Just return it and get another computer from a vendor that does not sell junk. Ie: not Dell.
    itguy08
    • Dell = Junk

      Well, I for one don't believe Dell is junk.

      Have you had some really horrible experience with Dell? For me, Dell is no worse than other computers in the marketplace.

      ctbw
    • Not always.

      And in this case they're having issues with a relatively new product line which is not unheard of from any vendor. Every manufacturer that I can think of has had their flops, and dell has had a lot in the past. Recently I've seen a lot of improvements made in the quality of Dell's products and the technical issues that they're having don't, to me, sound indicative of poor build quality and more like faulty parts from the component manufacturer.
      edwards.wb
    • i had bad experience with dell , hp , ibm , apple

      and please dont even speak about aopen,acer,emachine, lenovo crap. and the rest .... dell is not better nor worst that any other company .... there precision series is quite good.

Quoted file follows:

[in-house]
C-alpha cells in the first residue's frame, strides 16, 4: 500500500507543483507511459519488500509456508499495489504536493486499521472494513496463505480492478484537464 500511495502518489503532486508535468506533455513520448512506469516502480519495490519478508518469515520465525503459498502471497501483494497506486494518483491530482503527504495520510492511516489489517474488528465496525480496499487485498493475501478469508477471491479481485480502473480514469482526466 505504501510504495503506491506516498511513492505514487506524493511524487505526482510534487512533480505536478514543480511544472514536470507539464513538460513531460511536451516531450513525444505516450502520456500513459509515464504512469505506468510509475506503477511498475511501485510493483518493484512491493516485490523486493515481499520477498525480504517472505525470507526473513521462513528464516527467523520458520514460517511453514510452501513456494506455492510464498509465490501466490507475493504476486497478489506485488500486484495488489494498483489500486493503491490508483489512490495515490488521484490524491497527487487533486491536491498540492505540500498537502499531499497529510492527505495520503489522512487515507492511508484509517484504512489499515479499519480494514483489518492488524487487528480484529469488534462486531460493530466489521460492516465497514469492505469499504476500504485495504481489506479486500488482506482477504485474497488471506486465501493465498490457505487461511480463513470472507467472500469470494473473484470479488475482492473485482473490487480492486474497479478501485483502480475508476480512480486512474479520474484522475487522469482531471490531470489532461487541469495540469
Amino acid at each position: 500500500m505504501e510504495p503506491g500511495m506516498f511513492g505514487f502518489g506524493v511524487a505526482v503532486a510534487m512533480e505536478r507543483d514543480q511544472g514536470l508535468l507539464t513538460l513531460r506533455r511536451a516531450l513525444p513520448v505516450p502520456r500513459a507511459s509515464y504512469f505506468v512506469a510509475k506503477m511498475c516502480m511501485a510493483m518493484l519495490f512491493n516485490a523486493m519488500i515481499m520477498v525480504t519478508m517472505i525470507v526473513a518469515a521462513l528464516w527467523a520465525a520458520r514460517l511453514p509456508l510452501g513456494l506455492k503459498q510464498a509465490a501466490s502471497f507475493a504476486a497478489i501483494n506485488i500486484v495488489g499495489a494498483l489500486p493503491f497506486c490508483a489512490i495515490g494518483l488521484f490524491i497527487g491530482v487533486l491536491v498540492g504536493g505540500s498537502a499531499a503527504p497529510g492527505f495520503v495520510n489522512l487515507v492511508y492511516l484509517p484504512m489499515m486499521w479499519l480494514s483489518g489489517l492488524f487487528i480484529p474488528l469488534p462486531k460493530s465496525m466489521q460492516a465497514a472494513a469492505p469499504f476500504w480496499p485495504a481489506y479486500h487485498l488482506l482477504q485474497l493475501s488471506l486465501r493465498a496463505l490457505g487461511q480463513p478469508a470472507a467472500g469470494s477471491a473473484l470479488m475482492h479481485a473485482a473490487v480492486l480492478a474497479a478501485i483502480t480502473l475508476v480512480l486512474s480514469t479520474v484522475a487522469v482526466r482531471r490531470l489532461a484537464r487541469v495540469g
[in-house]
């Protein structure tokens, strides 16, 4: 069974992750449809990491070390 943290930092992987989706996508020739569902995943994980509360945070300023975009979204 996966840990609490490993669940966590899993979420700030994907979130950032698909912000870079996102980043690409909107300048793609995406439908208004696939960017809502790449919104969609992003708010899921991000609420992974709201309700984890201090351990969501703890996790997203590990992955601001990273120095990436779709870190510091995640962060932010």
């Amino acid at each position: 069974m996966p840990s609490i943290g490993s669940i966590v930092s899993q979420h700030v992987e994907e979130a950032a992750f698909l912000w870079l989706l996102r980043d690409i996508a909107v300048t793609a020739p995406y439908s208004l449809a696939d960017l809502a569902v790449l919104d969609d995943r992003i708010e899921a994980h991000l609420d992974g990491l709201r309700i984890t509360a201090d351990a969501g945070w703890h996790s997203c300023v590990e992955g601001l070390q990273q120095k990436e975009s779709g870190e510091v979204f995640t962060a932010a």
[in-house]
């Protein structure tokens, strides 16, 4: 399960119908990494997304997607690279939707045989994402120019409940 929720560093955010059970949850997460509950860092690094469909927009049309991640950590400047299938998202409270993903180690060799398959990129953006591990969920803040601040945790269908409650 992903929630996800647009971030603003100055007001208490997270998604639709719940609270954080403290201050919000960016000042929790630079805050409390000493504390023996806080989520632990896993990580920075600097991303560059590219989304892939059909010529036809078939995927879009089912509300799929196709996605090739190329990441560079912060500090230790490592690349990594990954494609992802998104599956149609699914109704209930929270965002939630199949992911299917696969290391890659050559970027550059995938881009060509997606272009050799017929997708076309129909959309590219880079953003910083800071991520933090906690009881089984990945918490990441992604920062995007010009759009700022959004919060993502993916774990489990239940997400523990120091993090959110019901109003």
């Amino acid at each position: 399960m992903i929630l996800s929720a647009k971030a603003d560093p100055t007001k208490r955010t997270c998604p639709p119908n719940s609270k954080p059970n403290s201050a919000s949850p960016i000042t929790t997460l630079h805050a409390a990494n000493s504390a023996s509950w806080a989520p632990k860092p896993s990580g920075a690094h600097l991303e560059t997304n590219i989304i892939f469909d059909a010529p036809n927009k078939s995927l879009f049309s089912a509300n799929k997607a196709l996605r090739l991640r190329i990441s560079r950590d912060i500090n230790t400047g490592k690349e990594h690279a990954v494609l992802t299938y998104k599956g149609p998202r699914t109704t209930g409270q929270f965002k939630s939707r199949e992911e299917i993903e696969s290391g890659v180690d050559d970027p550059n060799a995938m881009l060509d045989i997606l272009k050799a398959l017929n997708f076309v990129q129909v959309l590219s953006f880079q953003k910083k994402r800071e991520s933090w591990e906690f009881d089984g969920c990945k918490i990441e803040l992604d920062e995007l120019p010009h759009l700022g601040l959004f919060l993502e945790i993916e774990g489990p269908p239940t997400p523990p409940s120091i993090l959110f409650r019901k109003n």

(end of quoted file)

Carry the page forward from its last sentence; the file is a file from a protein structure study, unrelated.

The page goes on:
Quebec-french
      • Amen on eMachines and HP...

        Quebec-french stated:
        [i]i had bad experience with dell , hp , ibm , apple and please dont even speak about aopen,acer,emachine, lenovo crap. and the rest .... dell is not better nor worst that any other company .... there precision series is quite good.[/i]

        Have a HP laptop that suddenly decided it didn't have a HDD or optical drive (rendering it little more than a paperweight) and the eMachines desktop I'm currently working with has one panel off it, and has performed beautifully since I took said panel off, despite everything being absolutely clean before I left the panel off. (So far, at over 2 days continuously running, and no hiccups or sleepiness on the part of the machine. Granted, BOINC runs the CPU at 100% all the time, but that's never fazed a machine of mine before...)